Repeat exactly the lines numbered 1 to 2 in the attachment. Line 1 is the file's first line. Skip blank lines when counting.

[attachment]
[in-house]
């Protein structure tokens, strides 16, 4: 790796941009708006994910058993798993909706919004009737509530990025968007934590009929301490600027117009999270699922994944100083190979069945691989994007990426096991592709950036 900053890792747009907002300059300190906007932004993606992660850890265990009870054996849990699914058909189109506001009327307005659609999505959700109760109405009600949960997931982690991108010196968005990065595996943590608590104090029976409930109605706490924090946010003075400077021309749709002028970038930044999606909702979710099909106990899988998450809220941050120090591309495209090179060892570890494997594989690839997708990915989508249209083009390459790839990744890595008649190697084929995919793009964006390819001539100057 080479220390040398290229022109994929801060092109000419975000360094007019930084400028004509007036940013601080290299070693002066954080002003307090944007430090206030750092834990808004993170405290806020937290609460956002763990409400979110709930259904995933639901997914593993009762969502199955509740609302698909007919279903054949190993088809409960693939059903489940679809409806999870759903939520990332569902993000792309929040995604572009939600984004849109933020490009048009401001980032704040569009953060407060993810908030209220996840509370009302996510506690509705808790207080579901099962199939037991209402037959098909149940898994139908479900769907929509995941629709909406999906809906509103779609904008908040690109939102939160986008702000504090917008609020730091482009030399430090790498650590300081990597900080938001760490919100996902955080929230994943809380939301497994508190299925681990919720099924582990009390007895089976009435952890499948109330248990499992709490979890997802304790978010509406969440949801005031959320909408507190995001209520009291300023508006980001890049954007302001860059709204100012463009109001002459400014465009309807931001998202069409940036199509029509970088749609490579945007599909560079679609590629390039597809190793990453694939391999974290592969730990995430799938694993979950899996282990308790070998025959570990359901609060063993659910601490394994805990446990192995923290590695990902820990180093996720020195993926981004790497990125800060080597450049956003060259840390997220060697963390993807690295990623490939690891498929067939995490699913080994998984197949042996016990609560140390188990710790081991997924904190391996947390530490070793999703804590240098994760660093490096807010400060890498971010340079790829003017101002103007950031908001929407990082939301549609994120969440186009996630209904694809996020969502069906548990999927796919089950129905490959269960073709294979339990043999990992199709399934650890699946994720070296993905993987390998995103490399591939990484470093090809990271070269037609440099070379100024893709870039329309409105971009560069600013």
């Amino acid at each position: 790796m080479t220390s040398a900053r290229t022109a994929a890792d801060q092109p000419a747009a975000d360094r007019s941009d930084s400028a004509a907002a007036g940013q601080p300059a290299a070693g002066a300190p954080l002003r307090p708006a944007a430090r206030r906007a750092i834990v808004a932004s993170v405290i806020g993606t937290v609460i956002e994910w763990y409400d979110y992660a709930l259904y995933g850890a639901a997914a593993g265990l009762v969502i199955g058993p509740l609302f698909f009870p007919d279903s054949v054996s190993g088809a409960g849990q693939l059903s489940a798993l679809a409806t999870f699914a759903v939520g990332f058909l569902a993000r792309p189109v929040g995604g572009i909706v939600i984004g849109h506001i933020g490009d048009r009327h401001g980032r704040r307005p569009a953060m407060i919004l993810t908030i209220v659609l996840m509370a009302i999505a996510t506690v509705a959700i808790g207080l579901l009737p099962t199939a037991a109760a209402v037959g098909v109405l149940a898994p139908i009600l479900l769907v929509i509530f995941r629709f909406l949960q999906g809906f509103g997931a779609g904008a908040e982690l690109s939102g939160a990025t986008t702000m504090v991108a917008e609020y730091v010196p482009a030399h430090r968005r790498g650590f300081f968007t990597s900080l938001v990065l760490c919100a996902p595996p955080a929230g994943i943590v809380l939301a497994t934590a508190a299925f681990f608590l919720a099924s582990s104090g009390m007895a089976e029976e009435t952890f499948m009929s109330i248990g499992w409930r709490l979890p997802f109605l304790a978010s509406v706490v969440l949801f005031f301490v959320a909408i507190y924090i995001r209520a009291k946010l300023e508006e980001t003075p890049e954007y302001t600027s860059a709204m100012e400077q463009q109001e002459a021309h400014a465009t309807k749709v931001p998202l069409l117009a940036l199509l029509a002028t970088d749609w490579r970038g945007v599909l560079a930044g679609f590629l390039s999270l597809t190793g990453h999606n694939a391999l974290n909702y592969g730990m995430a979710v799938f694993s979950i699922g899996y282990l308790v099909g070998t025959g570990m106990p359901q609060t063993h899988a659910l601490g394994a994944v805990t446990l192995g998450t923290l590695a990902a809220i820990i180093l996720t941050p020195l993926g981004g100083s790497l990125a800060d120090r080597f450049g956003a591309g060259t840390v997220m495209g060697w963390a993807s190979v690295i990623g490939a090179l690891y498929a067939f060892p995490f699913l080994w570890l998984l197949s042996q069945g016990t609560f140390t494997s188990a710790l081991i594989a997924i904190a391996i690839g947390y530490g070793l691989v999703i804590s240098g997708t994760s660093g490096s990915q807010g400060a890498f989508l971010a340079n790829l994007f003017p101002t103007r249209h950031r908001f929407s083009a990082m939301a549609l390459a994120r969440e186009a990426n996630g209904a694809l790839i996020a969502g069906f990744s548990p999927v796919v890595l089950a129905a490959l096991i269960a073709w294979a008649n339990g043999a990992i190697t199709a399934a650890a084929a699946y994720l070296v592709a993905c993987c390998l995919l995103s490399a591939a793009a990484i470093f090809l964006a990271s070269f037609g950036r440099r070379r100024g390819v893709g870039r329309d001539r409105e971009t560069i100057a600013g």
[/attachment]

[in-house]
């Protein structure tokens, strides 16, 4: 790796941009708006994910058993798993909706919004009737509530990025968007934590009929301490600027117009999270699922994944100083190979069945691989994007990426096991592709950036 900053890792747009907002300059300190906007932004993606992660850890265990009870054996849990699914058909189109506001009327307005659609999505959700109760109405009600949960997931982690991108010196968005990065595996943590608590104090029976409930109605706490924090946010003075400077021309749709002028970038930044999606909702979710099909106990899988998450809220941050120090591309495209090179060892570890494997594989690839997708990915989508249209083009390459790839990744890595008649190697084929995919793009964006390819001539100057 080479220390040398290229022109994929801060092109000419975000360094007019930084400028004509007036940013601080290299070693002066954080002003307090944007430090206030750092834990808004993170405290806020937290609460956002763990409400979110709930259904995933639901997914593993009762969502199955509740609302698909007919279903054949190993088809409960693939059903489940679809409806999870759903939520990332569902993000792309929040995604572009939600984004849109933020490009048009401001980032704040569009953060407060993810908030209220996840509370009302996510506690509705808790207080579901099962199939037991209402037959098909149940898994139908479900769907929509995941629709909406999906809906509103779609904008908040690109939102939160986008702000504090917008609020730091482009030399430090790498650590300081990597900080938001760490919100996902955080929230994943809380939301497994508190299925681990919720099924582990009390007895089976009435952890499948109330248990499992709490979890997802304790978010509406969440949801005031959320909408507190995001209520009291300023508006980001890049954007302001860059709204100012463009109001002459400014465009309807931001998202069409940036199509029509970088749609490579945007599909560079679609590629390039597809190793990453694939391999974290592969730990995430799938694993979950899996282990308790070998025959570990359901609060063993659910601490394994805990446990192995923290590695990902820990180093996720020195993926981004790497990125800060080597450049956003060259840390997220060697963390993807690295990623490939690891498929067939995490699913080994998984197949042996016990609560140390188990710790081991997924904190391996947390530490070793999703804590240098994760660093490096807010400060890498971010340079790829003017101002103007950031908001929407990082939301549609994120969440186009996630209904694809996020969502069906548990999927796919089950129905490959269960073709294979339990043999990992199709399934650890699946994720070296993905993987390998995103490399591939990484470093090809990271070269037609440099070379100024893709870039329309409105971009560069600013």